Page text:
In the South-Eastern region of Asia, the tropical marine waters of the Western Pacific ocean house a marine ecosystem that is considered the last great refuge in the world for coral reef and its marine inhabitants. The coral triangle lies below the waters of: Indonesia, Malaysia, the Philippines, Papua New Guinea, the Solomon Islands and Timor-Leste and is considered both a breath-taking site of natural beauty and a conservative hotspot.
Home to over 600 species of reef-building coral, around 75% of known coral species and over 3,000 types of reef fish, the coral triangle is a colourful breeding ground to a variety of marine life. It’s an ecosystem of extraordinary size; at 647 million hectares it’s half the size of the United States. Around 120 million people live in the triangle area, relying on its biodiversity, particularly on its established tuna settlements for food, income, and trade.
In April 2014 the South East Asia Expedition – Survey 4 was launched in Manado, the capital of Sulawesi Island in Indonesia. As part of the Catlin Seaview Survey, this expedition’s aim was to map the entirety of the coral triangle to gain a better understanding of the infrastructure and function and therefore to enable the most effective defence against the effects global warming is having on marine life.
This survey, undertaken by scientific teams from the University of Queensland, Indonesia Sam Ratulangi University and the Indonesia Institute of Science, was completed this week in what is being considered an unprecedented project. The mapping process made use of Seaview SVII underwater cameras, which consist of 3 digital SLR cameras encased in the SVII’s globe shaped lens. This allows for 360 degree images of the coral reef to be taken while the SVII’s were driven by the divers.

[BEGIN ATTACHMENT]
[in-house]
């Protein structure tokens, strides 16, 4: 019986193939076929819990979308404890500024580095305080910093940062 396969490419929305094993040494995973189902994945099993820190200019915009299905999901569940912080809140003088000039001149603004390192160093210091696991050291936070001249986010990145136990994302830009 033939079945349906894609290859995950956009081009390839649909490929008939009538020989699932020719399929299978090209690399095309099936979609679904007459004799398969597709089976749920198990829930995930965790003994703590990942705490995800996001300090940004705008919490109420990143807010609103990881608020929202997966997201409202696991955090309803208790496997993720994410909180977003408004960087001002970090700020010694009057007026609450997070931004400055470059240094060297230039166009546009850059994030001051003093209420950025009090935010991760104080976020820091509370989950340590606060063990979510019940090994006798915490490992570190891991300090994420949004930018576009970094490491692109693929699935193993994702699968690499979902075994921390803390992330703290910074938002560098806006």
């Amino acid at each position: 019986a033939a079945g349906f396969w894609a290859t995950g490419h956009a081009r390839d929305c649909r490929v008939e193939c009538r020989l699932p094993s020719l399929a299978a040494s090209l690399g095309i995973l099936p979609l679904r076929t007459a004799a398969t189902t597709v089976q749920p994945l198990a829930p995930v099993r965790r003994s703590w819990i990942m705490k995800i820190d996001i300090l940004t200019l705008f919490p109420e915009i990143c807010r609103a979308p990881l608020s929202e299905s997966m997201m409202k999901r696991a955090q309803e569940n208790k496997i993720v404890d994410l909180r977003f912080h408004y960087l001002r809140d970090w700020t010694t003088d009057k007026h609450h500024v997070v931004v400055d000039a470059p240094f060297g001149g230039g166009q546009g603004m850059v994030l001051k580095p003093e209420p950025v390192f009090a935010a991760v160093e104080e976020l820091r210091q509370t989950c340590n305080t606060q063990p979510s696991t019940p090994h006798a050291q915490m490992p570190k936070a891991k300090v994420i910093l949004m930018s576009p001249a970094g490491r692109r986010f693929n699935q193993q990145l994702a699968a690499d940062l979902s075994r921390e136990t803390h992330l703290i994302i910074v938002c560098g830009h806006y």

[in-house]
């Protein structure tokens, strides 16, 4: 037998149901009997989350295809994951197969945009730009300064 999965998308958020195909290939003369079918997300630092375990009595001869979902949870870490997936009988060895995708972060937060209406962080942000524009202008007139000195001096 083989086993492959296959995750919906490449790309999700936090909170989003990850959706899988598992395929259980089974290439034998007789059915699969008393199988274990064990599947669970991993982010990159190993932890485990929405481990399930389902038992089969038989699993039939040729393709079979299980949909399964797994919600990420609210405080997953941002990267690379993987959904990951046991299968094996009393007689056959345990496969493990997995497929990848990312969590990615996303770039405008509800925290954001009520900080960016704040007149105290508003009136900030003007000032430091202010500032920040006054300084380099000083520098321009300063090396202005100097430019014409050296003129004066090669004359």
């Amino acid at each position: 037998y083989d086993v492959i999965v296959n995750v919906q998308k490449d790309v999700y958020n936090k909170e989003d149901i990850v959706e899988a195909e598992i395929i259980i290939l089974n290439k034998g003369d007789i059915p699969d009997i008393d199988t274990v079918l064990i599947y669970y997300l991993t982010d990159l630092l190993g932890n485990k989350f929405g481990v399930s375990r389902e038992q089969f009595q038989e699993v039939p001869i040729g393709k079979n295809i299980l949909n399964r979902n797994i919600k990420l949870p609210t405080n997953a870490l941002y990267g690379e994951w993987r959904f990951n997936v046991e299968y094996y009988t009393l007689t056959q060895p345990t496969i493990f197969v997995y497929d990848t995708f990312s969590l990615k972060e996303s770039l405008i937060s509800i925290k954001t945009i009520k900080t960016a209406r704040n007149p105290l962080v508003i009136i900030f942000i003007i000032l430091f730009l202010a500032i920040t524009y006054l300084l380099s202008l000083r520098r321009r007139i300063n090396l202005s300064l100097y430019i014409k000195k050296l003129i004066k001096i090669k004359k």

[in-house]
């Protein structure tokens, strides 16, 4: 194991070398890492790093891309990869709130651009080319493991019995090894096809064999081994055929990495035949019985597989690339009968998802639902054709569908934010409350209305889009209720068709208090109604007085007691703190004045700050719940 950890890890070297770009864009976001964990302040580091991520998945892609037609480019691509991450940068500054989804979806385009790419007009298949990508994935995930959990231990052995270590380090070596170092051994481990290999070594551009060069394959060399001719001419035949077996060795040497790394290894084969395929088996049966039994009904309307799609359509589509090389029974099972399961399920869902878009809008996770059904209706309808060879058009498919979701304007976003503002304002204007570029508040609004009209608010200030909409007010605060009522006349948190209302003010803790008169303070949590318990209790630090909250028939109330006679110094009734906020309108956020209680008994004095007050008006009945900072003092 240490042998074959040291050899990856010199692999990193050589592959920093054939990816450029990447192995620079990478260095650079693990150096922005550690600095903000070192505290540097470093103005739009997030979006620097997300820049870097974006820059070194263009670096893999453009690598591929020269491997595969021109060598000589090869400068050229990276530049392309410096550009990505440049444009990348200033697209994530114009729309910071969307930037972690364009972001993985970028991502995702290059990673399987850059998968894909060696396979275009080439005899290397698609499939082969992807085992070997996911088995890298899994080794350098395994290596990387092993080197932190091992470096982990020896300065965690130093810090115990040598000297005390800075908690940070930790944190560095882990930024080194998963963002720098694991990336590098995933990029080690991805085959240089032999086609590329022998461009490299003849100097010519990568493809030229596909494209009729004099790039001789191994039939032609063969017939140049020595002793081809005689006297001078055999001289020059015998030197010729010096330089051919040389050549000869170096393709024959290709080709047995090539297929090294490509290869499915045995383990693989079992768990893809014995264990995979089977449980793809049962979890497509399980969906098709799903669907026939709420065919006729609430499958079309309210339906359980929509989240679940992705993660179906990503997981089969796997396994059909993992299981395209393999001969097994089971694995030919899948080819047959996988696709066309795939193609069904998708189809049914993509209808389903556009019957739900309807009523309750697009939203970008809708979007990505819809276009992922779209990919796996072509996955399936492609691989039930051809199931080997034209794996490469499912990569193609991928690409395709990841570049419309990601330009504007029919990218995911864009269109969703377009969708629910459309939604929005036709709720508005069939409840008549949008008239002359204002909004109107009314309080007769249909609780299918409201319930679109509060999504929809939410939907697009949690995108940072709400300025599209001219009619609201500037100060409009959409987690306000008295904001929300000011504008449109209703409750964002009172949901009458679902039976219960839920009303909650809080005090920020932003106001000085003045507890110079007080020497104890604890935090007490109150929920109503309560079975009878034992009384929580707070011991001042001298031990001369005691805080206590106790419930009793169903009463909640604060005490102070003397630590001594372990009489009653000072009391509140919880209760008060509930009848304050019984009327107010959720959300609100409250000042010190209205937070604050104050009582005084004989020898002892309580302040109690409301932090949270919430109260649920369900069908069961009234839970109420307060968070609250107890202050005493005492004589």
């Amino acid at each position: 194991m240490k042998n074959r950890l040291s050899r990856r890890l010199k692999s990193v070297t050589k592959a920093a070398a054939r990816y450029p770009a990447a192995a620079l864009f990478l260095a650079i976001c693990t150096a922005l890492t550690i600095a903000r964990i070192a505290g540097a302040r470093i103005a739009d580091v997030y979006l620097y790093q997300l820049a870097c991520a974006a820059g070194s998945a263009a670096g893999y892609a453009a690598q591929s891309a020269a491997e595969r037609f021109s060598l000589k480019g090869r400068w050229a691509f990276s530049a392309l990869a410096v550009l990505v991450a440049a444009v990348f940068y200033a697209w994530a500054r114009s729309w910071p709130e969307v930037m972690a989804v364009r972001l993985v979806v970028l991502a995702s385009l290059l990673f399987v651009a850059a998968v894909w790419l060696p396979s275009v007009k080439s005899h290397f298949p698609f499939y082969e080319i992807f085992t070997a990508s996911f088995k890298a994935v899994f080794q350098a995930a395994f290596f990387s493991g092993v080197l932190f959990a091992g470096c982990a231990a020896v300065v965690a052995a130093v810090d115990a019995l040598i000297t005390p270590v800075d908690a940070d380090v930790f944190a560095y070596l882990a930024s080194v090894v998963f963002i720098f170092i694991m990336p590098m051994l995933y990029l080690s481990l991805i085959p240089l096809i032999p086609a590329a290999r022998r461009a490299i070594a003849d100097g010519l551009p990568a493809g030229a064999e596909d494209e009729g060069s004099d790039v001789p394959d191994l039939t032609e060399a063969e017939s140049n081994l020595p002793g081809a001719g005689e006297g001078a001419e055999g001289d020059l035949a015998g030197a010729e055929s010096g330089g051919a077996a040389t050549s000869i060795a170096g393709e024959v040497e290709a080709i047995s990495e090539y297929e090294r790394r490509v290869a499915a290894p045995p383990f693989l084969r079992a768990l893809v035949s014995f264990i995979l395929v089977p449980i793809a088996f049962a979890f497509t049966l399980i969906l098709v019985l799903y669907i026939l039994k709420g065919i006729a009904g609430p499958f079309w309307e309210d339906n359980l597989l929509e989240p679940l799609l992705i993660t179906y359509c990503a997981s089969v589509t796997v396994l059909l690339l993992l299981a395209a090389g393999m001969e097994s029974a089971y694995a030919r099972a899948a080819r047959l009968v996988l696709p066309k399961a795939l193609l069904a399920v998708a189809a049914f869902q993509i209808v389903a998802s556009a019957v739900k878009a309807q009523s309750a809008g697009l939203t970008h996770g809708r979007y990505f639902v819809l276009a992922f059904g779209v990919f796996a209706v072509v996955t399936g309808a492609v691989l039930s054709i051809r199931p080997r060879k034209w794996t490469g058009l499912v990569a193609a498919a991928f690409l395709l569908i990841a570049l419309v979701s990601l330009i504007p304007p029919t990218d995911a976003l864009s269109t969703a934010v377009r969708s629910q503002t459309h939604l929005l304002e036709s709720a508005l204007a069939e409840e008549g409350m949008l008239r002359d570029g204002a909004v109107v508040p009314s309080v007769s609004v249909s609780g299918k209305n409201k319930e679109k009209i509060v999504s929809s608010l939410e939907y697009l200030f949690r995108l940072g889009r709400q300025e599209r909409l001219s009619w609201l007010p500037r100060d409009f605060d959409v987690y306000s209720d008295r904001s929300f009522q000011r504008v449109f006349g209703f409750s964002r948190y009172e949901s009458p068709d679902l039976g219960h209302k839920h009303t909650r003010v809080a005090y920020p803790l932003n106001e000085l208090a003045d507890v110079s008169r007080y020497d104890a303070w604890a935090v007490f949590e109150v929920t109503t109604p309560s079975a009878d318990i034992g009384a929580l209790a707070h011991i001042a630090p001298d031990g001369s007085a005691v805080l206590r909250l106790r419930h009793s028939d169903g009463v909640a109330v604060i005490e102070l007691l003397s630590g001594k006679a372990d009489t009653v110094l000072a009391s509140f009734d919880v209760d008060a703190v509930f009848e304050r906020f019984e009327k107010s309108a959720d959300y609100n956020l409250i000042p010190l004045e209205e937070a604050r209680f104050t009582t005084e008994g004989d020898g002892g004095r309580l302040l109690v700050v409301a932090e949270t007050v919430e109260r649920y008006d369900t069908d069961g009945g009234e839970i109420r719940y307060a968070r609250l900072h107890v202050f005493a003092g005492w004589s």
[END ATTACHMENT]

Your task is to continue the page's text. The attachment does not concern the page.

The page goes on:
The images and mapping data gathered data to be pieced together and available to view on The Global Reef Record site, allowing for many, a first glimpse into this underwater Amazon, the world’s most crucial marine breeding ground. The diversity of life is staggering; 6 of the 7 known marine turtle species live within the coral triangle, as well as whale sharks, dolphins, dugongs and porpoises, all of which may be found using the coral reef to feed, breed and migrate.
Climate change and human activity has affected nearly 40% of the world’s coral in the last 3 decades. Assuming the rate of deterioration remains steady, some marine biologists predict that most of the world’s remaining coral reef may be eradicated by the middle of this century. Dynamite fishing, a process that is still widely used today removes 200 square feet of coral reef at a time. Global warming has also created complications for coral reefs, as their survival is challenged by the increasingly warmer waters. These events have led to organisations such as WWF and the Coral Triangle Initiative creating local and global programmes to protect and sustain the coral triangle.
The range and variety of life within the coral triangle is impressive, with the coral algae creating vivid colours and developing into magnificent coral structures that sustains the lives of thousands of species. The Catlin Seaview survey aims to supply enough research material and information to continue in the conservation of this jaw-dropping site, as well as providing images of the types of life underwater and the natural beauty created below sea level.
Understanding the coral reef triangle and its biodiversity may enable better protection in preparation for future potential climate changes and enable better preservation of the coral reef, especially important as it’s the foundation of so much marine life. Both beautiful and nurturing, the coral triangle is an impressive underwater world of vivid colour and unforgettable variety.
How important is it to conserve and sustain this underwater ecosystem?